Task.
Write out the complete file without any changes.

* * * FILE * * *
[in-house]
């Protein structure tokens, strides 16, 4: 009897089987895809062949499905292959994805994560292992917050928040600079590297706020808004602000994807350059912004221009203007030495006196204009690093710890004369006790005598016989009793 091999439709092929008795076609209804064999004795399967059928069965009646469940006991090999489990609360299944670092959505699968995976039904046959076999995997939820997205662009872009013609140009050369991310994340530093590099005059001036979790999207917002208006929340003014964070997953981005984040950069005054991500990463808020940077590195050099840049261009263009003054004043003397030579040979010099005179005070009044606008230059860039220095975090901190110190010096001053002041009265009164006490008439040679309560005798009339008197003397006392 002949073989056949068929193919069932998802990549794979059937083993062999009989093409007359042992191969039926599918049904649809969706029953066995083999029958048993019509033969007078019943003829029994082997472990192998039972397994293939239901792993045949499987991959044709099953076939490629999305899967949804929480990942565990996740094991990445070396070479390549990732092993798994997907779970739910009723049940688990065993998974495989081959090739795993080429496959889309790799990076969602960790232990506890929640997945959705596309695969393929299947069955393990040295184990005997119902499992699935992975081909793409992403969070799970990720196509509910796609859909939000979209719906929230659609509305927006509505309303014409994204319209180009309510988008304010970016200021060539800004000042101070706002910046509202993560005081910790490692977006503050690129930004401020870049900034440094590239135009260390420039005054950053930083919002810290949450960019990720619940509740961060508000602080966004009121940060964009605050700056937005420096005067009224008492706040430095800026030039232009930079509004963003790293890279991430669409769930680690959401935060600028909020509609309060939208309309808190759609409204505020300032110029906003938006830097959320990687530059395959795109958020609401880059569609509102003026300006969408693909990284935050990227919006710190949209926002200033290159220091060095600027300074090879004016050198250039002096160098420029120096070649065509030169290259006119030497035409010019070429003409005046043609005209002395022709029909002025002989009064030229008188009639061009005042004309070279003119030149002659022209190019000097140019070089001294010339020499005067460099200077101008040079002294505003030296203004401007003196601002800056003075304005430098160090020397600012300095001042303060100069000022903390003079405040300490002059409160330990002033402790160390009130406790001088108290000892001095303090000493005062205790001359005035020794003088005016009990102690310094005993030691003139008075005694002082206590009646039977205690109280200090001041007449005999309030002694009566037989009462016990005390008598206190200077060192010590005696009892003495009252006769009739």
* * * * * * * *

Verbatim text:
[in-house]
């Protein structure tokens, strides 16, 4: 009897089987895809062949499905292959994805994560292992917050928040600079590297706020808004602000994807350059912004221009203007030495006196204009690093710890004369006790005598016989009793 091999439709092929008795076609209804064999004795399967059928069965009646469940006991090999489990609360299944670092959505699968995976039904046959076999995997939820997205662009872009013609140009050369991310994340530093590099005059001036979790999207917002208006929340003014964070997953981005984040950069005054991500990463808020940077590195050099840049261009263009003054004043003397030579040979010099005179005070009044606008230059860039220095975090901190110190010096001053002041009265009164006490008439040679309560005798009339008197003397006392 002949073989056949068929193919069932998802990549794979059937083993062999009989093409007359042992191969039926599918049904649809969706029953066995083999029958048993019509033969007078019943003829029994082997472990192998039972397994293939239901792993045949499987991959044709099953076939490629999305899967949804929480990942565990996740094991990445070396070479390549990732092993798994997907779970739910009723049940688990065993998974495989081959090739795993080429496959889309790799990076969602960790232990506890929640997945959705596309695969393929299947069955393990040295184990005997119902499992699935992975081909793409992403969070799970990720196509509910796609859909939000979209719906929230659609509305927006509505309303014409994204319209180009309510988008304010970016200021060539800004000042101070706002910046509202993560005081910790490692977006503050690129930004401020870049900034440094590239135009260390420039005054950053930083919002810290949450960019990720619940509740961060508000602080966004009121940060964009605050700056937005420096005067009224008492706040430095800026030039232009930079509004963003790293890279991430669409769930680690959401935060600028909020509609309060939208309309808190759609409204505020300032110029906003938006830097959320990687530059395959795109958020609401880059569609509102003026300006969408693909990284935050990227919006710190949209926002200033290159220091060095600027300074090879004016050198250039002096160098420029120096070649065509030169290259006119030497035409010019070429003409005046043609005209002395022709029909002025002989009064030229008188009639061009005042004309070279003119030149002659022209190019000097140019070089001294010339020499005067460099200077101008040079002294505003030296203004401007003196601002800056003075304005430098160090020397600012300095001042303060100069000022903390003079405040300490002059409160330990002033402790160390009130406790001088108290000892001095303090000493005062205790001359005035020794003088005016009990102690310094005993030691003139008075005694002082206590009646039977205690109280200090001041007449005999309030002694009566037989009462016990005390008598206190200077060192010590005696009892003495009252006769009739």